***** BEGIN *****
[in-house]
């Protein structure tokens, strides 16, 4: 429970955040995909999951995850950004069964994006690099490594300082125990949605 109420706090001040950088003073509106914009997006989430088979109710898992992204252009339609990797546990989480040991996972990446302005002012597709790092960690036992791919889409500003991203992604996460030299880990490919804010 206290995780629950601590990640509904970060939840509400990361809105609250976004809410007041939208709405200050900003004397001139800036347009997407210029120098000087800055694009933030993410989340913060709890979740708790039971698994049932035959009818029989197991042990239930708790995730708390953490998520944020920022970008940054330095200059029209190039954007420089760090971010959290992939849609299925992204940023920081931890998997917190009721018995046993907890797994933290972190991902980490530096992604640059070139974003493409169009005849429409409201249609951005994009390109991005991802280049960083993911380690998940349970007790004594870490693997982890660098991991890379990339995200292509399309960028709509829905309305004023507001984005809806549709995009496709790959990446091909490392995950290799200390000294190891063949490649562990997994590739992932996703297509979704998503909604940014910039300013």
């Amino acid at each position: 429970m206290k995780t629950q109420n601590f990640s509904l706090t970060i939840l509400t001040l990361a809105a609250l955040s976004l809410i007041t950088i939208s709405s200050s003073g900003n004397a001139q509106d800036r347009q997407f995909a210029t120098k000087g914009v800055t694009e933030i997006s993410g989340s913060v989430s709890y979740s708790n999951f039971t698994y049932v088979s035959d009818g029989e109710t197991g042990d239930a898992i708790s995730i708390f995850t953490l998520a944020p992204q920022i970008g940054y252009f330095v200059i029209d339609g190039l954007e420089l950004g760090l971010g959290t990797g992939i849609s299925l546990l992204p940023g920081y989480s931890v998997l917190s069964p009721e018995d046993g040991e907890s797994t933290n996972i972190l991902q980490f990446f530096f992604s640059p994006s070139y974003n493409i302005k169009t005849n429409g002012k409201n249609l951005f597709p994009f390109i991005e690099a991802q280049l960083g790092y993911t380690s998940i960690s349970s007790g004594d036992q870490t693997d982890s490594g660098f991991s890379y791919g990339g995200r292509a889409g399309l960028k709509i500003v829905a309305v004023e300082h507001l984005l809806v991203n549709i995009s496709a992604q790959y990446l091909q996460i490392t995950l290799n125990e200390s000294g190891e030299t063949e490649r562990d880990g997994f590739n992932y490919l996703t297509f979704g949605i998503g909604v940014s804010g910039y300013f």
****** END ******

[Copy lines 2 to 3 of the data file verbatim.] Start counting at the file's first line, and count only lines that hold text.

């Protein structure tokens, strides 16, 4: 429970955040995909999951995850950004069964994006690099490594300082125990949605 109420706090001040950088003073509106914009997006989430088979109710898992992204252009339609990797546990989480040991996972990446302005002012597709790092960690036992791919889409500003991203992604996460030299880990490919804010 206290995780629950601590990640509904970060939840509400990361809105609250976004809410007041939208709405200050900003004397001139800036347009997407210029120098000087800055694009933030993410989340913060709890979740708790039971698994049932035959009818029989197991042990239930708790995730708390953490998520944020920022970008940054330095200059029209190039954007420089760090971010959290992939849609299925992204940023920081931890998997917190009721018995046993907890797994933290972190991902980490530096992604640059070139974003493409169009005849429409409201249609951005994009390109991005991802280049960083993911380690998940349970007790004594870490693997982890660098991991890379990339995200292509399309960028709509829905309305004023507001984005809806549709995009496709790959990446091909490392995950290799200390000294190891063949490649562990997994590739992932996703297509979704998503909604940014910039300013």
């Amino acid at each position: 429970m206290k995780t629950q109420n601590f990640s509904l706090t970060i939840l509400t001040l990361a809105a609250l955040s976004l809410i007041t950088i939208s709405s200050s003073g900003n004397a001139q509106d800036r347009q997407f995909a210029t120098k000087g914009v800055t694009e933030i997006s993410g989340s913060v989430s709890y979740s708790n999951f039971t698994y049932v088979s035959d009818g029989e109710t197991g042990d239930a898992i708790s995730i708390f995850t953490l998520a944020p992204q920022i970008g940054y252009f330095v200059i029209d339609g190039l954007e420089l950004g760090l971010g959290t990797g992939i849609s299925l546990l992204p940023g920081y989480s931890v998997l917190s069964p009721e018995d046993g040991e907890s797994t933290n996972i972190l991902q980490f990446f530096f992604s640059p994006s070139y974003n493409i302005k169009t005849n429409g002012k409201n249609l951005f597709p994009f390109i991005e690099a991802q280049l960083g790092y993911t380690s998940i960690s349970s007790g004594d036992q870490t693997d982890s490594g660098f991991s890379y791919g990339g995200r292509a889409g399309l960028k709509i500003v829905a309305v004023e300082h507001l984005l809806v991203n549709i995009s496709a992604q790959y990446l091909q996460i490392t995950l290799n125990e200390s000294g190891e030299t063949e490649r562990d880990g997994f590739n992932y490919l996703t297509f979704g949605i998503g909604v940014s804010g910039y300013f």